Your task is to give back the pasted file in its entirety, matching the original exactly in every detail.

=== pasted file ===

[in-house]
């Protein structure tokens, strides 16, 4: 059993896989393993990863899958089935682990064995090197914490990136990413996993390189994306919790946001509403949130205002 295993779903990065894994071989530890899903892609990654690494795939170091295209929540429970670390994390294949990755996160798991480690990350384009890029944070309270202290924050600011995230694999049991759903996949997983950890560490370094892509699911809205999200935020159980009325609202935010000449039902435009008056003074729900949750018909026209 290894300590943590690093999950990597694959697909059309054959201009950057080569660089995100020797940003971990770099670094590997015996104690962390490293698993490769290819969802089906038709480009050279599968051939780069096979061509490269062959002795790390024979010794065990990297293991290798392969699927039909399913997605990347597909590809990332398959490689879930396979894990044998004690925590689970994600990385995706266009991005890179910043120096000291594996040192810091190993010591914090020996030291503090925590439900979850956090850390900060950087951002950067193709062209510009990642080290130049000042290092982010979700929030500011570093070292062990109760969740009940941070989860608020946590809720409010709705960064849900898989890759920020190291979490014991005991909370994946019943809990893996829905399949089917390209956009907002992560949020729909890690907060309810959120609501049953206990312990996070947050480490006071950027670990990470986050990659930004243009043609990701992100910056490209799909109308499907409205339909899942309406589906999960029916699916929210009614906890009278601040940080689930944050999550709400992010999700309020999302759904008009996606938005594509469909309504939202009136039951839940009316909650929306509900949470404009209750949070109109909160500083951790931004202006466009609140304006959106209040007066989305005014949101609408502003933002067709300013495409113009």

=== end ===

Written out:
[in-house]
């Protein structure tokens, strides 16, 4: 059993896989393993990863899958089935682990064995090197914490990136990413996993390189994306919790946001509403949130205002 295993779903990065894994071989530890899903892609990654690494795939170091295209929540429970670390994390294949990755996160798991480690990350384009890029944070309270202290924050600011995230694999049991759903996949997983950890560490370094892509699911809205999200935020159980009325609202935010000449039902435009008056003074729900949750018909026209 290894300590943590690093999950990597694959697909059309054959201009950057080569660089995100020797940003971990770099670094590997015996104690962390490293698993490769290819969802089906038709480009050279599968051939780069096979061509490269062959002795790390024979010794065990990297293991290798392969699927039909399913997605990347597909590809990332398959490689879930396979894990044998004690925590689970994600990385995706266009991005890179910043120096000291594996040192810091190993010591914090020996030291503090925590439900979850956090850390900060950087951002950067193709062209510009990642080290130049000042290092982010979700929030500011570093070292062990109760969740009940941070989860608020946590809720409010709705960064849900898989890759920020190291979490014991005991909370994946019943809990893996829905399949089917390209956009907002992560949020729909890690907060309810959120609501049953206990312990996070947050480490006071950027670990990470986050990659930004243009043609990701992100910056490209799909109308499907409205339909899942309406589906999960029916699916929210009614906890009278601040940080689930944050999550709400992010999700309020999302759904008009996606938005594509469909309504939202009136039951839940009316909650929306509900949470404009209750949070109109909160500083951790931004202006466009609140304006959106209040007066989305005014949101609408502003933002067709300013495409113009």